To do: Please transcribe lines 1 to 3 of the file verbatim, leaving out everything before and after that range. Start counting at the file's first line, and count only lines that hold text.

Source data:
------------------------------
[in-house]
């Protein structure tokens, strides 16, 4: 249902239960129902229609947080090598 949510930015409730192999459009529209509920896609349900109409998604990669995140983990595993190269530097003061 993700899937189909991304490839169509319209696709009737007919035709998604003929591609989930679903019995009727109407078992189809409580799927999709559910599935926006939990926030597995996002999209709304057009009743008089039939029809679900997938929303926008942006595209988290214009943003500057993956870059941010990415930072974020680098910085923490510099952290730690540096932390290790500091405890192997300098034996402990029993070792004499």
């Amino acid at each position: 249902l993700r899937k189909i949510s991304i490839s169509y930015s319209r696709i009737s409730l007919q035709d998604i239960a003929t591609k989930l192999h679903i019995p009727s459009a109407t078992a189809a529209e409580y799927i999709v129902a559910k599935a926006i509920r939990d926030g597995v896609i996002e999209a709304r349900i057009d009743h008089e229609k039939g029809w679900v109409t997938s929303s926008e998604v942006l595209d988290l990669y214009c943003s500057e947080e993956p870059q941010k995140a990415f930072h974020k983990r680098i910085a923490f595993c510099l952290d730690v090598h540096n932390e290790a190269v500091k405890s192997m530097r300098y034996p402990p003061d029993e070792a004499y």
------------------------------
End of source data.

[in-house]
């Protein structure tokens, strides 16, 4: 249902239960129902229609947080090598 949510930015409730192999459009529209509920896609349900109409998604990669995140983990595993190269530097003061 993700899937189909991304490839169509319209696709009737007919035709998604003929591609989930679903019995009727109407078992189809409580799927999709559910599935926006939990926030597995996002999209709304057009009743008089039939029809679900997938929303926008942006595209988290214009943003500057993956870059941010990415930072974020680098910085923490510099952290730690540096932390290790500091405890192997300098034996402990029993070792004499």
């Amino acid at each position: 249902l993700r899937k189909i949510s991304i490839s169509y930015s319209r696709i009737s409730l007919q035709d998604i239960a003929t591609k989930l192999h679903i019995p009727s459009a109407t078992a189809a529209e409580y799927i999709v129902a559910k599935a926006i509920r939990d926030g597995v896609i996002e999209a709304r349900i057009d009743h008089e229609k039939g029809w679900v109409t997938s929303s926008e998604v942006l595209d988290l990669y214009c943003s500057e947080e993956p870059q941010k995140a990415f930072h974020k983990r680098i910085a923490f595993c510099l952290d730690v090598h540096n932390e290790a190269v500091k405890s192997m530097r300098y034996p402990p003061d029993e070792a004499y």